Avoid giving unsolicited advice in the gym for two reasons. Number one, they will tend to act defensive and reject your criticism. Number two, your advice could be wrong.
Unless their technique is threating themselves and others, avoid giving advice. If you really want to help, however, become their friend first.
Areas like entrances, walkways and aisles should be reserved for foot traffic, not walking lunges, kettlebell swings or jumping rope. You can hurt passersby or hurt yourself.
Always exercise in proper areas, free from people walking by.
Use a shoulder machine as a shoulder machine—not as a complex glute exercise.
First, it takes the equipment away from someone who actually wants to use the machine correctly. Second, you could break it and hurt yourself. (I doubt the manufacturers will be liable.)
I once saw a gentleman use an incline bench while the plates slid off one end. Before I could reach him, the plates dropped, the bar flew up, and everything crashed on the other side. Fortunately, aside from his bruised ego, he was fine.
“Maybe you should use this,” I said showing him a weight collar.
You must attach weight collars when using barbells. Regardless of the weight, the plates will slide and ruin your balance.
Give everyone exercising a cushion of a few feet. You never know if they will lose control and dump the weight or if their exercise involves a lot of movement.
For example, I’ve seen people almost lose their faces because they squeezed past a person doing an Olympic lift. Bad idea. Instead, wait a few seconds until they finish. Also, if someone is doing a heavy lift (like a squat, deadlift, overhead press, etc.), never walk right in front of their line of sight. It’s distracting and rude.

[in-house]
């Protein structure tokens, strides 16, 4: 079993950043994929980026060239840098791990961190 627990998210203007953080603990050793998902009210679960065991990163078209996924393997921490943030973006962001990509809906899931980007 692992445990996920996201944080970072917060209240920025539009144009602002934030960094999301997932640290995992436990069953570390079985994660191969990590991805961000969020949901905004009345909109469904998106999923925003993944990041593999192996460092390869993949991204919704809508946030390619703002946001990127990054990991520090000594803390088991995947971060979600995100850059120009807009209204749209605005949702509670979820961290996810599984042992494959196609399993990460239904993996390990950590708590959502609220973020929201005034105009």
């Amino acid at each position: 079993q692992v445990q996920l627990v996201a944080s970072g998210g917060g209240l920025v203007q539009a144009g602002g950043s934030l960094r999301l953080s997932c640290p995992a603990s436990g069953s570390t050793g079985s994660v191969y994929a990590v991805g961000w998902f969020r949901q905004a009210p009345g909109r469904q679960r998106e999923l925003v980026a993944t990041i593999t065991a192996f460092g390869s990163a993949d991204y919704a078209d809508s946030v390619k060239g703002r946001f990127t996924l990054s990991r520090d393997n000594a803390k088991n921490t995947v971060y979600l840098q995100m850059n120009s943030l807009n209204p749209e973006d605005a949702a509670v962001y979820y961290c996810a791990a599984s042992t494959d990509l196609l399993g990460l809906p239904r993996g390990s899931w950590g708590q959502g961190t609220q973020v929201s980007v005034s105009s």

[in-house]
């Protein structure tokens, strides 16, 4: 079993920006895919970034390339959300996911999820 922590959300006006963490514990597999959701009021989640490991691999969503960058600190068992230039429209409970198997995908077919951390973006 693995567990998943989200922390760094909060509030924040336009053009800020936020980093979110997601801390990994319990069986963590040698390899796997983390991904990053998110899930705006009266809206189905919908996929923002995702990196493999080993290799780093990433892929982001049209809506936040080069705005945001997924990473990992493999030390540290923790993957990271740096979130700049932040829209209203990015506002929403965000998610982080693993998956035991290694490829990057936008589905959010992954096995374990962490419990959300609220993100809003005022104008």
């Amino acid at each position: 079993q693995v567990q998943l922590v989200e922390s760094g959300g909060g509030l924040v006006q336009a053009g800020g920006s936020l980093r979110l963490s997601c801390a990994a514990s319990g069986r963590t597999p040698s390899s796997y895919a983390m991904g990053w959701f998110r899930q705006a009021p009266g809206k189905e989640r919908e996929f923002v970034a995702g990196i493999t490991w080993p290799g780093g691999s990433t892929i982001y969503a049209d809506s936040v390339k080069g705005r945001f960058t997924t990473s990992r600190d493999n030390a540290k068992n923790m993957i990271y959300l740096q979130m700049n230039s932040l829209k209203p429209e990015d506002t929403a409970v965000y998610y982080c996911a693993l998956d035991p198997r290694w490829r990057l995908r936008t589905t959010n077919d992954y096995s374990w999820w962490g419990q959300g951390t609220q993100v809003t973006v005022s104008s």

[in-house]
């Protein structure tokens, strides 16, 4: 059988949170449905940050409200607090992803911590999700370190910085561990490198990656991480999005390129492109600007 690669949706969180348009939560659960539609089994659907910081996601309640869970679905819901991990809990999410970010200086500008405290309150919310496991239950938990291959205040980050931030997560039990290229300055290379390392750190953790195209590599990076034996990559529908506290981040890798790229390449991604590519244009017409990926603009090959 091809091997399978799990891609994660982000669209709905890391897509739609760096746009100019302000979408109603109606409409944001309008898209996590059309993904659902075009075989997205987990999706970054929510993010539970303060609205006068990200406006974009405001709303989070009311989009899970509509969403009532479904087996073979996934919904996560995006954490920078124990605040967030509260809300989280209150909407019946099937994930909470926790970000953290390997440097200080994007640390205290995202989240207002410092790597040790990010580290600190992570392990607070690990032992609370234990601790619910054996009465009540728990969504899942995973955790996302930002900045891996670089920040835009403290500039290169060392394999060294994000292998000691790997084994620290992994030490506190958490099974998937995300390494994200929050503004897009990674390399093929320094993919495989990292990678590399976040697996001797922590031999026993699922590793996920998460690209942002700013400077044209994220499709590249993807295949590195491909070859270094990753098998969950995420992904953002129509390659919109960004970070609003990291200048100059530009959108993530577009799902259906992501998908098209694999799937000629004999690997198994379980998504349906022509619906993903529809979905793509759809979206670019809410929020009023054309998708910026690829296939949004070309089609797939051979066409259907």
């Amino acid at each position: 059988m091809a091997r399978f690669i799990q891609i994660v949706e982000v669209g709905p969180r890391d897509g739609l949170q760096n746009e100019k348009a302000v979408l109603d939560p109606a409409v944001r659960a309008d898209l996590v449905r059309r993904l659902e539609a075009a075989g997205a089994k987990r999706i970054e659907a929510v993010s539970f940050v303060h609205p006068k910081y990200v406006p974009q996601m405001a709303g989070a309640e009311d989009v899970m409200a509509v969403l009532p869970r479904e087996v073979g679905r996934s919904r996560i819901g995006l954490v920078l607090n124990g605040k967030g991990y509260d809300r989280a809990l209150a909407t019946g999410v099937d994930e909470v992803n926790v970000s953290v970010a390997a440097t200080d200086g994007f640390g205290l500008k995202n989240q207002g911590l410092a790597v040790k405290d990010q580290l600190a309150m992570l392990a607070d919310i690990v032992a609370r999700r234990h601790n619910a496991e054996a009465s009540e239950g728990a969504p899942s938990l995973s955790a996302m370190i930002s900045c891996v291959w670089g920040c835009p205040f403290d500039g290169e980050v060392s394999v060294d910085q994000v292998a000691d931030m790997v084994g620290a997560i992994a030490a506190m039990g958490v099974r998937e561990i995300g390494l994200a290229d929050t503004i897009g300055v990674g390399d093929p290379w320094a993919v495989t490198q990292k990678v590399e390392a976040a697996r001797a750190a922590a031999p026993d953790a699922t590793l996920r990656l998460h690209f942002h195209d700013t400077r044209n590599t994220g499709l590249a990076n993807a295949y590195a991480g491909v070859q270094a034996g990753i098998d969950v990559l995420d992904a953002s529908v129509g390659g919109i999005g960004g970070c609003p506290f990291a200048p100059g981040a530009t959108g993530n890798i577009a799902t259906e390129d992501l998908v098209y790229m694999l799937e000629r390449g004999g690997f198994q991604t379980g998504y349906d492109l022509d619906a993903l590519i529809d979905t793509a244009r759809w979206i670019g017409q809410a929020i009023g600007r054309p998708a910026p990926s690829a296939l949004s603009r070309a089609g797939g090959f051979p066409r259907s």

And if someone is doing pushups, please avoid walking over him.
Crowded gyms are a free-for-all: all the benches are taken, everyone wants to use the same dumbbells, and everyone asks you, “How many more sets do you have?”
Always maintain etiquette, especially during peak hours. If you see an open bench with someone standing nearby, ask before using it; if it’s occupied, however, they’ll almost certainly let you work in.
No one wants to see a loogie or a piece of gum floating in the drain. Use the trash can.
You risk injuring yourself or someone else by walking aimlessly throughout a crowded gym. You could walk into someone doing an exercise, interfere with someone’s lift, or—quite easily—walk into a machine.
This should be obvious, but it still happens. Wait until you stop moving before you text.
Sometimes a trainer will teach their client an awesome exercise that grabs your attention. Never spy on them and try to (poorly) mimic the exercise yourself. It’s far better to ask them what they’re doing—odds are they’ll gladly teach you the movement so you can do it correctly.
Instead, eavesdropping to take a trainer’s exercise—and trust me, we notice—is disrespectful to both the trainer and client, especially because the client paid to learn something that you snatched for free.
This, for some odd reason, happens. Please respect other gym patrons and keep your clothes on for the duration of the workout.
As for guys trying to “show off,” the truth is that taking off your shirt and flexing only reveals approval-seeking insecurities.